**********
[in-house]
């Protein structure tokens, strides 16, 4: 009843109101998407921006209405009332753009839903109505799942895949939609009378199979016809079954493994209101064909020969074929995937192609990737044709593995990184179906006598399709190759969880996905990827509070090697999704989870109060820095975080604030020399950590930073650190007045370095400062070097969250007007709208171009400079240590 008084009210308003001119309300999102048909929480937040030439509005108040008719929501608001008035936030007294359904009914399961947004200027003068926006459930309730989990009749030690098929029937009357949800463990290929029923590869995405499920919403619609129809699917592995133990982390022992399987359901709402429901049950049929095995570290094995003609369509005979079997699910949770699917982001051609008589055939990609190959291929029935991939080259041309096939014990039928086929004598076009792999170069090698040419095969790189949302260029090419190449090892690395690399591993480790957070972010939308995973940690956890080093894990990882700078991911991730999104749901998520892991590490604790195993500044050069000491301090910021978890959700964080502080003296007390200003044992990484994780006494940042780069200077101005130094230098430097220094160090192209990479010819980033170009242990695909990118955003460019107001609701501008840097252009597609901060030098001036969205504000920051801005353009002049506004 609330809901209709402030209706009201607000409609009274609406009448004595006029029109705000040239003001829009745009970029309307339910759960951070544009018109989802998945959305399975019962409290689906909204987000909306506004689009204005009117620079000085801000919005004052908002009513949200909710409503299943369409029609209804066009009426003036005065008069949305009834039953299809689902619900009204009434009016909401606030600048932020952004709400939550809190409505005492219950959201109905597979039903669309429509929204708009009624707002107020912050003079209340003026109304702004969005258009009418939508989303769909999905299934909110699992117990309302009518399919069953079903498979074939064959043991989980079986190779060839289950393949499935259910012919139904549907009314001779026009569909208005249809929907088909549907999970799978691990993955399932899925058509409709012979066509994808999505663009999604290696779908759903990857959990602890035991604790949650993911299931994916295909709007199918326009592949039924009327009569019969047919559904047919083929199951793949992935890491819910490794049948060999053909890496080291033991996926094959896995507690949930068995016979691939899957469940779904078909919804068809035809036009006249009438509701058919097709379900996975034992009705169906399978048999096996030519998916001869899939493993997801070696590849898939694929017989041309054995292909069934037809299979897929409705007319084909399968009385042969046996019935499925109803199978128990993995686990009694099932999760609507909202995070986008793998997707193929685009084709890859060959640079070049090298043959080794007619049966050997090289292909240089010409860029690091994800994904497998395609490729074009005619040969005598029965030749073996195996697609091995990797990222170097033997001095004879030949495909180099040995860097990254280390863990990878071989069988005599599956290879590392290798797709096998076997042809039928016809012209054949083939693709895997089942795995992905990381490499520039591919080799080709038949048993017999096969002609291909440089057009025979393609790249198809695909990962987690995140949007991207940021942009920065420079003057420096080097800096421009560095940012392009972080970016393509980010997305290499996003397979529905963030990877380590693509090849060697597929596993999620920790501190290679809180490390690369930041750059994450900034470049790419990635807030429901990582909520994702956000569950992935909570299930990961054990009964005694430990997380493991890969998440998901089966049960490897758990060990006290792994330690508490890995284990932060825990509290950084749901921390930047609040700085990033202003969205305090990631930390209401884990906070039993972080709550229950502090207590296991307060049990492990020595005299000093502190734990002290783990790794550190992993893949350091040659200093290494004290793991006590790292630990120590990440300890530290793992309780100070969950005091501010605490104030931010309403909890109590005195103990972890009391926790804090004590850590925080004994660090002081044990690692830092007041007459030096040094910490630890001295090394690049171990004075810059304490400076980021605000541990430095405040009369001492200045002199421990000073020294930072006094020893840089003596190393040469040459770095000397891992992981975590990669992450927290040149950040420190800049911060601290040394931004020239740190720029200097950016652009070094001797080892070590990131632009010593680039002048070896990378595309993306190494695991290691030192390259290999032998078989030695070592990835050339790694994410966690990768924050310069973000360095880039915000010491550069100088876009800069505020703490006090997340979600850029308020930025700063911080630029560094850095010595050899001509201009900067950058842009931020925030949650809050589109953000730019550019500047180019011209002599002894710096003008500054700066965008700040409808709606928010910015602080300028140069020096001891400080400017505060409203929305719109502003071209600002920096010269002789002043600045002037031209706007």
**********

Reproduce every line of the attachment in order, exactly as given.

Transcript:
[in-house]
């Protein structure tokens, strides 16, 4: 009843109101998407921006209405009332753009839903109505799942895949939609009378199979016809079954493994209101064909020969074929995937192609990737044709593995990184179906006598399709190759969880996905990827509070090697999704989870109060820095975080604030020399950590930073650190007045370095400062070097969250007007709208171009400079240590 008084009210308003001119309300999102048909929480937040030439509005108040008719929501608001008035936030007294359904009914399961947004200027003068926006459930309730989990009749030690098929029937009357949800463990290929029923590869995405499920919403619609129809699917592995133990982390022992399987359901709402429901049950049929095995570290094995003609369509005979079997699910949770699917982001051609008589055939990609190959291929029935991939080259041309096939014990039928086929004598076009792999170069090698040419095969790189949302260029090419190449090892690395690399591993480790957070972010939308995973940690956890080093894990990882700078991911991730999104749901998520892991590490604790195993500044050069000491301090910021978890959700964080502080003296007390200003044992990484994780006494940042780069200077101005130094230098430097220094160090192209990479010819980033170009242990695909990118955003460019107001609701501008840097252009597609901060030098001036969205504000920051801005353009002049506004 609330809901209709402030209706009201607000409609009274609406009448004595006029029109705000040239003001829009745009970029309307339910759960951070544009018109989802998945959305399975019962409290689906909204987000909306506004689009204005009117620079000085801000919005004052908002009513949200909710409503299943369409029609209804066009009426003036005065008069949305009834039953299809689902619900009204009434009016909401606030600048932020952004709400939550809190409505005492219950959201109905597979039903669309429509929204708009009624707002107020912050003079209340003026109304702004969005258009009418939508989303769909999905299934909110699992117990309302009518399919069953079903498979074939064959043991989980079986190779060839289950393949499935259910012919139904549907009314001779026009569909208005249809929907088909549907999970799978691990993955399932899925058509409709012979066509994808999505663009999604290696779908759903990857959990602890035991604790949650993911299931994916295909709007199918326009592949039924009327009569019969047919559904047919083929199951793949992935890491819910490794049948060999053909890496080291033991996926094959896995507690949930068995016979691939899957469940779904078909919804068809035809036009006249009438509701058919097709379900996975034992009705169906399978048999096996030519998916001869899939493993997801070696590849898939694929017989041309054995292909069934037809299979897929409705007319084909399968009385042969046996019935499925109803199978128990993995686990009694099932999760609507909202995070986008793998997707193929685009084709890859060959640079070049090298043959080794007619049966050997090289292909240089010409860029690091994800994904497998395609490729074009005619040969005598029965030749073996195996697609091995990797990222170097033997001095004879030949495909180099040995860097990254280390863990990878071989069988005599599956290879590392290798797709096998076997042809039928016809012209054949083939693709895997089942795995992905990381490499520039591919080799080709038949048993017999096969002609291909440089057009025979393609790249198809695909990962987690995140949007991207940021942009920065420079003057420096080097800096421009560095940012392009972080970016393509980010997305290499996003397979529905963030990877380590693509090849060697597929596993999620920790501190290679809180490390690369930041750059994450900034470049790419990635807030429901990582909520994702956000569950992935909570299930990961054990009964005694430990997380493991890969998440998901089966049960490897758990060990006290792994330690508490890995284990932060825990509290950084749901921390930047609040700085990033202003969205305090990631930390209401884990906070039993972080709550229950502090207590296991307060049990492990020595005299000093502190734990002290783990790794550190992993893949350091040659200093290494004290793991006590790292630990120590990440300890530290793992309780100070969950005091501010605490104030931010309403909890109590005195103990972890009391926790804090004590850590925080004994660090002081044990690692830092007041007459030096040094910490630890001295090394690049171990004075810059304490400076980021605000541990430095405040009369001492200045002199421990000073020294930072006094020893840089003596190393040469040459770095000397891992992981975590990669992450927290040149950040420190800049911060601290040394931004020239740190720029200097950016652009070094001797080892070590990131632009010593680039002048070896990378595309993306190494695991290691030192390259290999032998078989030695070592990835050339790694994410966690990768924050310069973000360095880039915000010491550069100088876009800069505020703490006090997340979600850029308020930025700063911080630029560094850095010595050899001509201009900067950058842009931020925030949650809050589109953000730019550019500047180019011209002599002894710096003008500054700066965008700040409808709606928010910015602080300028140069020096001891400080400017505060409203929305719109502003071209600002920096010269002789002043600045002037031209706007």